But there is someone is the storybook of Philosophy that took Zeno’s logic chopping notion and created a veritable Asplundh Epistemological tree clearing crew. Socrates believed in what could best be described as ‘disciplined communication.’ Samuel Enoch Stumpf describes Socrates’ theory of knowledge as being “Intellectual Midwifery,” in his book Socrates to Sartre.
He writes –
Socrates was convinced that the surest way to attain knowledge was through the practice of disciplined conversation, acting as an intellectual midwife, a method he called dialectic (Samuel Enoch Stumpf, Socrates to Sartre, pg. 37).
Socrates turned the power of communication upon itself to create a form of epistemological self-abrogation that delineated the limitations of the power of mere communication. In doing this he stretched the power of Epistemology beyond the limitations of mere words and into the realm of the thoughts – both known and unknowable – that was defined by them; thus denying the self-authentication and absoluteness of Communication. In this act he freed the definition from that which sought to define it – in terms of the fact that he moved knowledge beyond the bricks and mortar that one uses to define or illustrate knowledge itself. In his rejection of “Absolute Communication” Socrates states that there is something beyond just communicating with someone – there is a self-evident ironism: what in modern colloquialist terms might be referenced as the “Dilbertism:” “talking is not communication;” which is reminiscent of sitting through hours and hours of lectures required by a company for various programs such as C.Q.I. or worse yet “Continuing Education in regards to Company Policies.” You can sit through hours of speeches and hear and comprehend/take in absolutely nothing; either by choice or by nature of incompetence on the part of the presenter – yet the solution most companies implement, is merely more lectures, more in-services, and yet another Power Point presentation. Just speaking something does not constitute an automatic ‘reception of your explication’ – it is for this reason that good communication can be argued to be an art form; something that can and should be argued to be both dynamic and potentially beautiful in and of itself. But even this statement is itself limited; because the Sophists advocated a sense of Absolute Communication; which is to say that they believed the ‘end all – be all’ was in the Presentation. If the words were effective enough, it did not matter what the Truth was, just as Postmoderns say there is always something potentially beyond “Truth” and therefore there is no “Absolute Truth” – Socrates rejected the idea of the “Absolute Communication” of the Sophists, in that there was something beyond just talking – something beyond just communicating; there was truth and error – discovery and mystery, and these things could not be contained within the structure of mere “Communication;” as a process of engagement and delineation both could and therefore should necessarily be made – even if it is outside of the sender or the receivers desires or interests.
Socrates takes this rejection of “Absolute Communication” – or Rhetoric – as the measure of truth, and asserts that ‘Truth exists outside of any contingency with Communication:’ the essence of Rhetoric or words holds no unbreakable control over Epistemology. Socrates breaks beyond language to assert truth – and he does this by not just arguing that knowledge cannot be necessary controlled through words, but he does it through a process of Negative Dialectic or affirming and excavating apophatic realties to destroy the cataphatic assertions made by a potentially fallacious misuse of Rhetoric: it’s utilization as having a supposedly unshakeable foundation: Absolute Communication. This essentially adds depth to Socrates’ argument and ‘swings the door both ways’ for him; though that door is more often an epistemological wrecking ball to his opponents arguments, because it was generally easier for him to destabilize, through apophasis, his opponents potentially naturally unstable cataphatic assertions. It is interesting that Augustine makes mention of Socrates Negative Dialectic in his City of God where he states that he “was in the habit of starting every possible argument and maintaining or demolishing all possible positions.”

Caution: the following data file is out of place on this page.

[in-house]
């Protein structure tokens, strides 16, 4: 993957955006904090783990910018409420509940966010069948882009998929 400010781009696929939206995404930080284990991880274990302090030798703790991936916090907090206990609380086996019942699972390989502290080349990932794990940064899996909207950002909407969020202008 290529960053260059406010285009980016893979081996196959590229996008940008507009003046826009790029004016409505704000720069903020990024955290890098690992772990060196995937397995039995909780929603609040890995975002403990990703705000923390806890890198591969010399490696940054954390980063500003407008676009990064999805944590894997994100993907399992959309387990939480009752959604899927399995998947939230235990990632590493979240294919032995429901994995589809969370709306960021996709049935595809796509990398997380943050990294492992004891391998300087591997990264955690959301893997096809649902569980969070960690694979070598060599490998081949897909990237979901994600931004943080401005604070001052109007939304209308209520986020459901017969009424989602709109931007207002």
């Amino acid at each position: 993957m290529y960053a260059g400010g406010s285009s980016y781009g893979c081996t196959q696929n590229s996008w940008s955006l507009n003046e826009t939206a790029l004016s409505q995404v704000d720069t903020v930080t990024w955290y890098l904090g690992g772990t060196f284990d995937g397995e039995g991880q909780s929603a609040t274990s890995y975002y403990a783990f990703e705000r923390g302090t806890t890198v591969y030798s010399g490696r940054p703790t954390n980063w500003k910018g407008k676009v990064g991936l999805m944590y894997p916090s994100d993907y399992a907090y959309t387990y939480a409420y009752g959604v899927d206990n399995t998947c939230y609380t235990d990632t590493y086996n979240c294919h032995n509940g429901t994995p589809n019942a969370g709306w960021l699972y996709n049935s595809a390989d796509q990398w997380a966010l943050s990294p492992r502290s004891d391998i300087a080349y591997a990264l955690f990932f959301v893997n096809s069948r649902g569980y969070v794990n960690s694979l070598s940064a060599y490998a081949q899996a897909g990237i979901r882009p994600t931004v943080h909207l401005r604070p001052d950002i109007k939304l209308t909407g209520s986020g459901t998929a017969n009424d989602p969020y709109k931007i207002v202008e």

Y Dialectic Today:
Arguments for it from The Past Z
The Term Dialectic is seemingly ever evolving; from the Hegelian Dialectic of a concept of a synthesis of unity between two apposing ideological principles, to the political revolutionary Marx’s Dialectical Materialism, and the immanent Neorthodox ‘uber’theologian Karl Barth, with his concept of Crisis or Dialectical Theology.
Many of these luminaries and the schools of thought they founded can be seen as being tied back into Greek philosophy, sometimes, on a variety of points.
British philosopher, Bertrand Russell, in book Wisdom of the West, described the philosophies of Parmenides and Heraclitus -and how Plato and the Atomists borrowed from Parmedides their concept of “immutable elementary particles” and from Heruclitus the idea of ceaseless movement. Russell writes; “This is one of the classical examples which first suggested the Hegelian dialectic. It is certainly true of intellectual progress that is arises from a synthesis of this kind, consequent upon an unrelenting exploration of extreme positions.” There is a bit of Socratic irony, even – perhaps – in Russell saying this; as he himself was a radical atheist, and never explored the idea of himself possibly being a Christian – being noted, rather, for books with titles of such as Why I am not a Christian.
Barth’s theology is known for many thing; but the highlight of it comes from his rejection of Liberal Christianity’s “emotive” centricity, reacting against his own theological upbringing in his book Epistle to the Romans, where he argues, as he would for the remainder of his career, for a “Crisis” or Dialectical understanding of Scripture that means in essence – it is not about how you argue or feel about it – as the Greek Sophists might be seen to embody – but how you are challenge by it to either reject or be judged by it’s hard truth; which extends beyond the mere rhetoric of it.